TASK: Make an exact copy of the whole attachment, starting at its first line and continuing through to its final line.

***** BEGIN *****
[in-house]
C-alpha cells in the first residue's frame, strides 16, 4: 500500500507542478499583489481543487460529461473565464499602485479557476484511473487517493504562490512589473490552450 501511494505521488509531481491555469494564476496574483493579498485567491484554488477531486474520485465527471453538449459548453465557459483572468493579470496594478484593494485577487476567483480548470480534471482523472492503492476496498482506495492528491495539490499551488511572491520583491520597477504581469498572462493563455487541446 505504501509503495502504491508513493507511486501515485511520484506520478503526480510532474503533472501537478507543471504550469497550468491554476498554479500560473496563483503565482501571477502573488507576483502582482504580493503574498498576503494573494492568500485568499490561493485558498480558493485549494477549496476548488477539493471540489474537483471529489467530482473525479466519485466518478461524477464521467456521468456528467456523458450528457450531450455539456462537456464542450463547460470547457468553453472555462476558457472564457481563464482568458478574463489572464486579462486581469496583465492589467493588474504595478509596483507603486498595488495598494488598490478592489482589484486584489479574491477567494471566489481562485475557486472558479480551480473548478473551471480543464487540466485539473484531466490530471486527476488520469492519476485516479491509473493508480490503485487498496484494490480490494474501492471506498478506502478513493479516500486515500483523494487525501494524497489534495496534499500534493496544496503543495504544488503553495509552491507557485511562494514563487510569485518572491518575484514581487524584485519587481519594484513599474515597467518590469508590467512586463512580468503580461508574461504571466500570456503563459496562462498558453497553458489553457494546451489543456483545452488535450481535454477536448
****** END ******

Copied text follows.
[in-house]
C-alpha cells in the first residue's frame, strides 16, 4: 500500500507542478499583489481543487460529461473565464499602485479557476484511473487517493504562490512589473490552450 501511494505521488509531481491555469494564476496574483493579498485567491484554488477531486474520485465527471453538449459548453465557459483572468493579470496594478484593494485577487476567483480548470480534471482523472492503492476496498482506495492528491495539490499551488511572491520583491520597477504581469498572462493563455487541446 505504501509503495502504491508513493507511486501515485511520484506520478503526480510532474503533472501537478507543471504550469497550468491554476498554479500560473496563483503565482501571477502573488507576483502582482504580493503574498498576503494573494492568500485568499490561493485558498480558493485549494477549496476548488477539493471540489474537483471529489467530482473525479466519485466518478461524477464521467456521468456528467456523458450528457450531450455539456462537456464542450463547460470547457468553453472555462476558457472564457481563464482568458478574463489572464486579462486581469496583465492589467493588474504595478509596483507603486498595488495598494488598490478592489482589484486584489479574491477567494471566489481562485475557486472558479480551480473548478473551471480543464487540466485539473484531466490530471486527476488520469492519476485516479491509473493508480490503485487498496484494490480490494474501492471506498478506502478513493479516500486515500483523494487525501494524497489534495496534499500534493496544496503543495504544488503553495509552491507557485511562494514563487510569485518572491518575484514581487524584485519587481519594484513599474515597467518590469508590467512586463512580468503580461508574461504571466500570456503563459496562462498558453497553458489553457494546451489543456483545452488535450481535454477536448